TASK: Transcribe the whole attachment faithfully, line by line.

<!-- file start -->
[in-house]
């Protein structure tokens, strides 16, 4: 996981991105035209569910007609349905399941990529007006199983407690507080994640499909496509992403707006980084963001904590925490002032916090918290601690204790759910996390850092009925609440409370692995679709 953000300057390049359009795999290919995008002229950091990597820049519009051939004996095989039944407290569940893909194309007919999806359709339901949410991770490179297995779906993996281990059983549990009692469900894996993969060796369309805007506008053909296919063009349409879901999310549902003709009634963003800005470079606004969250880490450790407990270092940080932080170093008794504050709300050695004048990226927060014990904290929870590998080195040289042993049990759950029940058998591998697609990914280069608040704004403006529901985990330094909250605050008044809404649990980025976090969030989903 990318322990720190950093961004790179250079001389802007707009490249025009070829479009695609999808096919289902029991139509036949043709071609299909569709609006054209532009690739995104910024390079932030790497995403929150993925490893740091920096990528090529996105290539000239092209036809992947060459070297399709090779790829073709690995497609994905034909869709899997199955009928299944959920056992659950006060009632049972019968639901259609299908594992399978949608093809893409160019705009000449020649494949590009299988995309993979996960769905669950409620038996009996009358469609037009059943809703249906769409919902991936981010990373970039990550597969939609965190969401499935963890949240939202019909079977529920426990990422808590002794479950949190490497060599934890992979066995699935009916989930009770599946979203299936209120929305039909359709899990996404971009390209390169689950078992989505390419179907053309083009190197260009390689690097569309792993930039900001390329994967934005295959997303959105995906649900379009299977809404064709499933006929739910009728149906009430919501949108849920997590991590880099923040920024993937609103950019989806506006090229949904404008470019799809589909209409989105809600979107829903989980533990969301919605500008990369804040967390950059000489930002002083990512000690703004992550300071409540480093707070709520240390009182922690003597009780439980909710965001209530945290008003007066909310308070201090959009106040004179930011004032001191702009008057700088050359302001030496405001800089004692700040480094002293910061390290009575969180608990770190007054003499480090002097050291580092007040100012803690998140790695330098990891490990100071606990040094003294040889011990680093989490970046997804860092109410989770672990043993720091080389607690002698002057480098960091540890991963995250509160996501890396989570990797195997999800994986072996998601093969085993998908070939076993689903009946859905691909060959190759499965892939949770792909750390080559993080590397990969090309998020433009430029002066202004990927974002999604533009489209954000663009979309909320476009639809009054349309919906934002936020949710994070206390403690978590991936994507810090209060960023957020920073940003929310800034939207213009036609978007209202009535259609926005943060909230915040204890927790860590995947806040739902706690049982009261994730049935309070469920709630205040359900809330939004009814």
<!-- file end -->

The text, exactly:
[in-house]
């Protein structure tokens, strides 16, 4: 996981991105035209569910007609349905399941990529007006199983407690507080994640499909496509992403707006980084963001904590925490002032916090918290601690204790759910996390850092009925609440409370692995679709 953000300057390049359009795999290919995008002229950091990597820049519009051939004996095989039944407290569940893909194309007919999806359709339901949410991770490179297995779906993996281990059983549990009692469900894996993969060796369309805007506008053909296919063009349409879901999310549902003709009634963003800005470079606004969250880490450790407990270092940080932080170093008794504050709300050695004048990226927060014990904290929870590998080195040289042993049990759950029940058998591998697609990914280069608040704004403006529901985990330094909250605050008044809404649990980025976090969030989903 990318322990720190950093961004790179250079001389802007707009490249025009070829479009695609999808096919289902029991139509036949043709071609299909569709609006054209532009690739995104910024390079932030790497995403929150993925490893740091920096990528090529996105290539000239092209036809992947060459070297399709090779790829073709690995497609994905034909869709899997199955009928299944959920056992659950006060009632049972019968639901259609299908594992399978949608093809893409160019705009000449020649494949590009299988995309993979996960769905669950409620038996009996009358469609037009059943809703249906769409919902991936981010990373970039990550597969939609965190969401499935963890949240939202019909079977529920426990990422808590002794479950949190490497060599934890992979066995699935009916989930009770599946979203299936209120929305039909359709899990996404971009390209390169689950078992989505390419179907053309083009190197260009390689690097569309792993930039900001390329994967934005295959997303959105995906649900379009299977809404064709499933006929739910009728149906009430919501949108849920997590991590880099923040920024993937609103950019989806506006090229949904404008470019799809589909209409989105809600979107829903989980533990969301919605500008990369804040967390950059000489930002002083990512000690703004992550300071409540480093707070709520240390009182922690003597009780439980909710965001209530945290008003007066909310308070201090959009106040004179930011004032001191702009008057700088050359302001030496405001800089004692700040480094002293910061390290009575969180608990770190007054003499480090002097050291580092007040100012803690998140790695330098990891490990100071606990040094003294040889011990680093989490970046997804860092109410989770672990043993720091080389607690002698002057480098960091540890991963995250509160996501890396989570990797195997999800994986072996998601093969085993998908070939076993689903009946859905691909060959190759499965892939949770792909750390080559993080590397990969090309998020433009430029002066202004990927974002999604533009489209954000663009979309909320476009639809009054349309919906934002936020949710994070206390403690978590991936994507810090209060960023957020920073940003929310800034939207213009036609978007209202009535259609926005943060909230915040204890927790860590995947806040739902706690049982009261994730049935309070469920709630205040359900809330939004009814």